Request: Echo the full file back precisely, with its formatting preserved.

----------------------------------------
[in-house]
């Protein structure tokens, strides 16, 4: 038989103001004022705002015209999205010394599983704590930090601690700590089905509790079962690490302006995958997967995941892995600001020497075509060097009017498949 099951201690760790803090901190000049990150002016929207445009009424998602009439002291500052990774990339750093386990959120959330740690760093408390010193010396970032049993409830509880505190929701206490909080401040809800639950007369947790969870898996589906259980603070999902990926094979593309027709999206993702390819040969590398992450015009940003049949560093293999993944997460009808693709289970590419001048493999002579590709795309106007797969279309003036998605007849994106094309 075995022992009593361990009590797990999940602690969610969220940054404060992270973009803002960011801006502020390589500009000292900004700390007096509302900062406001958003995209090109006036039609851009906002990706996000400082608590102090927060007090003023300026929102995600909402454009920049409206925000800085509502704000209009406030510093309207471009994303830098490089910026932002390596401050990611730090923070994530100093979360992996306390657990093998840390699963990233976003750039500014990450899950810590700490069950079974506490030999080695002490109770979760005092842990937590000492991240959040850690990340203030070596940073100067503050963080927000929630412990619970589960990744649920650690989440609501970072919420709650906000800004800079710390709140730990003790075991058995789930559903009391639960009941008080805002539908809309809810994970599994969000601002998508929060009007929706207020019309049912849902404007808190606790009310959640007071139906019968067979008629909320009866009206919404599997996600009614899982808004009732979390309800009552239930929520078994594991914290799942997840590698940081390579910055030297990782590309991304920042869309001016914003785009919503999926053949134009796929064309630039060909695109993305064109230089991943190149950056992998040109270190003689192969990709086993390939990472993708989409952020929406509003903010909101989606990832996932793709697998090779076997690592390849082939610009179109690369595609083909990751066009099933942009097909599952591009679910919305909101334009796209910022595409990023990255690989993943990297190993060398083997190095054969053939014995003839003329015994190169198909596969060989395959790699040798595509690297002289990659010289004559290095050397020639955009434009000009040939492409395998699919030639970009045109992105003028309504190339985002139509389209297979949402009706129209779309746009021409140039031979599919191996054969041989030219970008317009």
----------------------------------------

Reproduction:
[in-house]
């Protein structure tokens, strides 16, 4: 038989103001004022705002015209999205010394599983704590930090601690700590089905509790079962690490302006995958997967995941892995600001020497075509060097009017498949 099951201690760790803090901190000049990150002016929207445009009424998602009439002291500052990774990339750093386990959120959330740690760093408390010193010396970032049993409830509880505190929701206490909080401040809800639950007369947790969870898996589906259980603070999902990926094979593309027709999206993702390819040969590398992450015009940003049949560093293999993944997460009808693709289970590419001048493999002579590709795309106007797969279309003036998605007849994106094309 075995022992009593361990009590797990999940602690969610969220940054404060992270973009803002960011801006502020390589500009000292900004700390007096509302900062406001958003995209090109006036039609851009906002990706996000400082608590102090927060007090003023300026929102995600909402454009920049409206925000800085509502704000209009406030510093309207471009994303830098490089910026932002390596401050990611730090923070994530100093979360992996306390657990093998840390699963990233976003750039500014990450899950810590700490069950079974506490030999080695002490109770979760005092842990937590000492991240959040850690990340203030070596940073100067503050963080927000929630412990619970589960990744649920650690989440609501970072919420709650906000800004800079710390709140730990003790075991058995789930559903009391639960009941008080805002539908809309809810994970599994969000601002998508929060009007929706207020019309049912849902404007808190606790009310959640007071139906019968067979008629909320009866009206919404599997996600009614899982808004009732979390309800009552239930929520078994594991914290799942997840590698940081390579910055030297990782590309991304920042869309001016914003785009919503999926053949134009796929064309630039060909695109993305064109230089991943190149950056992998040109270190003689192969990709086993390939990472993708989409952020929406509003903010909101989606990832996932793709697998090779076997690592390849082939610009179109690369595609083909990751066009099933942009097909599952591009679910919305909101334009796209910022595409990023990255690989993943990297190993060398083997190095054969053939014995003839003329015994190169198909596969060989395959790699040798595509690297002289990659010289004559290095050397020639955009434009000009040939492409395998699919030639970009045109992105003028309504190339985002139509389209297979949402009706129209779309746009021409140039031979599919191996054969041989030219970008317009």